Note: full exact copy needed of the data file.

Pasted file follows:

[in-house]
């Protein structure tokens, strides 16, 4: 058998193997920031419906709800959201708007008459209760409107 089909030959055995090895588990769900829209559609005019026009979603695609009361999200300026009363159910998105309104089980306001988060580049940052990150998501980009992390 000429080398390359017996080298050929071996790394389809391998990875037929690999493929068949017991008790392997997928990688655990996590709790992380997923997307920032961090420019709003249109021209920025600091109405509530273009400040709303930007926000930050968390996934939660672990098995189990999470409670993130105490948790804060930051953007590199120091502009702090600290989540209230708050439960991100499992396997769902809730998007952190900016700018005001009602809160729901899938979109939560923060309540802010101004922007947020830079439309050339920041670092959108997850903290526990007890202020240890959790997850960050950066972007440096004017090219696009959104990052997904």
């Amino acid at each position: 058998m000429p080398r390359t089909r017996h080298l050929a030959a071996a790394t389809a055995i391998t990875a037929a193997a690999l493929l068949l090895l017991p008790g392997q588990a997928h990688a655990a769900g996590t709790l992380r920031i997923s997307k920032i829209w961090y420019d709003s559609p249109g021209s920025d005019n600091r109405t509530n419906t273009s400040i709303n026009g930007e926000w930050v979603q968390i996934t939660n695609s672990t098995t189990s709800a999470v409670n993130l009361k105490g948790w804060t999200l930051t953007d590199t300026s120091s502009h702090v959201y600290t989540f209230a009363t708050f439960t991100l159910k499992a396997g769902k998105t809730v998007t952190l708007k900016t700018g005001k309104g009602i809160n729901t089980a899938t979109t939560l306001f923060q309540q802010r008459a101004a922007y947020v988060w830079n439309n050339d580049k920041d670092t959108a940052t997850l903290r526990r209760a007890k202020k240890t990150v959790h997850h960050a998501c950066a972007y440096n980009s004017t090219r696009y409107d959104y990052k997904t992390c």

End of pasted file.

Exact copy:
[in-house]
């Protein structure tokens, strides 16, 4: 058998193997920031419906709800959201708007008459209760409107 089909030959055995090895588990769900829209559609005019026009979603695609009361999200300026009363159910998105309104089980306001988060580049940052990150998501980009992390 000429080398390359017996080298050929071996790394389809391998990875037929690999493929068949017991008790392997997928990688655990996590709790992380997923997307920032961090420019709003249109021209920025600091109405509530273009400040709303930007926000930050968390996934939660672990098995189990999470409670993130105490948790804060930051953007590199120091502009702090600290989540209230708050439960991100499992396997769902809730998007952190900016700018005001009602809160729901899938979109939560923060309540802010101004922007947020830079439309050339920041670092959108997850903290526990007890202020240890959790997850960050950066972007440096004017090219696009959104990052997904």
């Amino acid at each position: 058998m000429p080398r390359t089909r017996h080298l050929a030959a071996a790394t389809a055995i391998t990875a037929a193997a690999l493929l068949l090895l017991p008790g392997q588990a997928h990688a655990a769900g996590t709790l992380r920031i997923s997307k920032i829209w961090y420019d709003s559609p249109g021209s920025d005019n600091r109405t509530n419906t273009s400040i709303n026009g930007e926000w930050v979603q968390i996934t939660n695609s672990t098995t189990s709800a999470v409670n993130l009361k105490g948790w804060t999200l930051t953007d590199t300026s120091s502009h702090v959201y600290t989540f209230a009363t708050f439960t991100l159910k499992a396997g769902k998105t809730v998007t952190l708007k900016t700018g005001k309104g009602i809160n729901t089980a899938t979109t939560l306001f923060q309540q802010r008459a101004a922007y947020v988060w830079n439309n050339d580049k920041d670092t959108a940052t997850l903290r526990r209760a007890k202020k240890t990150v959790h997850h960050a998501c950066a972007y440096n980009s004017t090219r696009y409107d959104y990052k997904t992390c």